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13 Mar 2019

Moirlanich unlocked – home and hearth

Written by Emma Inglis
The hingin' lum in the kitchen at Moirlanich Longhouse
The heart of the home at Moirlanich Longhouse
Moirlanich Longhouse was the home of the Robertson family from the 1850s until the 1960s. Different generations lived in the house together and worked on the farm.

The Robertsons’ house appears very basic compared with modern-day standards but the longhouse was once common in rural areas and many other smallholders across Scotland would have lived in exactly the same type of dwelling. At the end of the 19th century, when there was a general move to update these old buildings or to build anew, Moirlanich Longhouse somehow remained untouched and the Robertson family continued with an older style of living. Longhouses are now very rare.

A cutaway illustration of Moirlanich Longhouse
A view through the house

The simple construction of the longhouse made use of local materials and was quick and cheap to build. The family rooms were at one end, and the adjoining animal byre at the other. Wooden partitions divided up the space. The best room was located furthest from the byre to keep it clean, away from dirty feet.

The kitchen fire was the heart of the home at Moirlanich Longhouse. It was always lit, fuelled by logs or occasionally peat, and was essential for heat, cooking and light. The hingin’ lum – hanging chimney – was once common in rural homes, but as improvements were made by landlords they were usually replaced with the more familiar brick chimney flue and iron grate. Remarkably, the hood hanging over the fire at Moirlanich is made mostly of wood and paper. Soot deposits in the room behind the lum remind us how smoky the house would have been with an open fire such as this; on a breezy day, hints of peat and smoke still dance through the air.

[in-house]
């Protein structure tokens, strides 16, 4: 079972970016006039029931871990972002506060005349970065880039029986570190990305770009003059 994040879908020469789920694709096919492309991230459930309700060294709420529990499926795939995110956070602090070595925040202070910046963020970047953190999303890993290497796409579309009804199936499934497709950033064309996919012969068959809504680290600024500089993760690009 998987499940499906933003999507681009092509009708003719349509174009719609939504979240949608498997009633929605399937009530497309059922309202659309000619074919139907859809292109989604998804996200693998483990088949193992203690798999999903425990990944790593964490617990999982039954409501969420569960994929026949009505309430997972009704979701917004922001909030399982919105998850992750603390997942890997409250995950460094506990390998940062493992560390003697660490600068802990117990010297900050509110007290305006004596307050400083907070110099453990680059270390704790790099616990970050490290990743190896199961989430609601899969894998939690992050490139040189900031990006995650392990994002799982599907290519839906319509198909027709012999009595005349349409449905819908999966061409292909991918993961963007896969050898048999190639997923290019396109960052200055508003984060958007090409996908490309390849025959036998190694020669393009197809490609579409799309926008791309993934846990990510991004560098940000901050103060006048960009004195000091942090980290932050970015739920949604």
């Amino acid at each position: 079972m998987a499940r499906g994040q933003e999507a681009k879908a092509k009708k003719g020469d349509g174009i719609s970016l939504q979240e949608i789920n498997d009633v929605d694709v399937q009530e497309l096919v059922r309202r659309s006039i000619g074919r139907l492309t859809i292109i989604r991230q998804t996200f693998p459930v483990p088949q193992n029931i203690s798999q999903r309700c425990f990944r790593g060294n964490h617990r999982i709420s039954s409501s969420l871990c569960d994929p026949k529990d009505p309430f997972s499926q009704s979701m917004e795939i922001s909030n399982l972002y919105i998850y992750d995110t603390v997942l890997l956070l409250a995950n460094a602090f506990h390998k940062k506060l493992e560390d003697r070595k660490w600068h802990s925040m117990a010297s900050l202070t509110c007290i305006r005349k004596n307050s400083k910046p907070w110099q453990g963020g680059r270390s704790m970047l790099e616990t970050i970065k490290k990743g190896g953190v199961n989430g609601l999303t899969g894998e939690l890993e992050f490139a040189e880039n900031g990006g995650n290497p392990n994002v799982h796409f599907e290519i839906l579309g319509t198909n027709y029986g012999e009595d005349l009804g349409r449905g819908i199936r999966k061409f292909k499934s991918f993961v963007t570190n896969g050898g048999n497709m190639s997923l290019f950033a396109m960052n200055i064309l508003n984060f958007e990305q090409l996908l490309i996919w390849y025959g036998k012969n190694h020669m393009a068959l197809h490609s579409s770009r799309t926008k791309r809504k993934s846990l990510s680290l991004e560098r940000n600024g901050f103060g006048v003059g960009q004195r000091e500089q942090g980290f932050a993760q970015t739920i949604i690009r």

Colin Kennedy grew up in Killin in the 1940s and remembered the fire at Moirlanich Longhouse. His father, the village blacksmith, played cards there with John Robertson.

‘My job was to keep the fire going by pushing a log maybe three feet long into the fire, which was on a stone slab on the floor. By the time I reached ten I was given another job, which was the task of climbing up the chimney, which had footholds to stand on and with a brush sweeping down as much soot as I could reach. When I was finished a big tin bath was placed in the middle of the kitchen floor filled with hot water for me to have a bath before going home. My pay was a scone and a glass of milk.’

Lizzie Robertson by the chimney in the kitchen of Moirlanich Longhouse
Lizzie Robertson and the hingin’ lum

Lizzie Robertson is pictured by the hingin’ lum with the ever-present black kettle hanging over the fire in a photo taken some time between 1910 and 1930. It’s one of a series taken at that time, showing the chimney and fireside must have been something of a curiosity, a rare survivor, even then.

Lizzie had three sisters: Janet, Annie and Kirstie. Kirstie moved to nearby Callander to work as a maid; Annie married and moved away, also to Callander. Lizzie and Janet remained and kept house for their brothers Donald and John, who worked the farm. They were later joined by their nephews Tom Proctor, John Robertson and Johnny Strattan.

Shelves next to the lum in the kitchen of Moirlanich Longhouse
Keeping it bright in the kitchen

For many years the kitchen at Moirlanich was brightened with floral wallpaper, which wrapped around the lum and into every nook and cranny. Food was mostly kept in the dresser cupboards and came fresh from the farm. Eggs were collected from the hens; milk and cream came from the cows; ham legs were hung from a beam. Lizzie Robertson would cut strips of meat and throw them into the big iron frying pan to cook over the fire. Pat MacNab, who stayed with the family for a time, remembered it well: 

There was always a black-faced wedder – a castrated male sheep – killed and salted at the end of the year you know, it would always be a lamb. So we were very well fed, very well fed.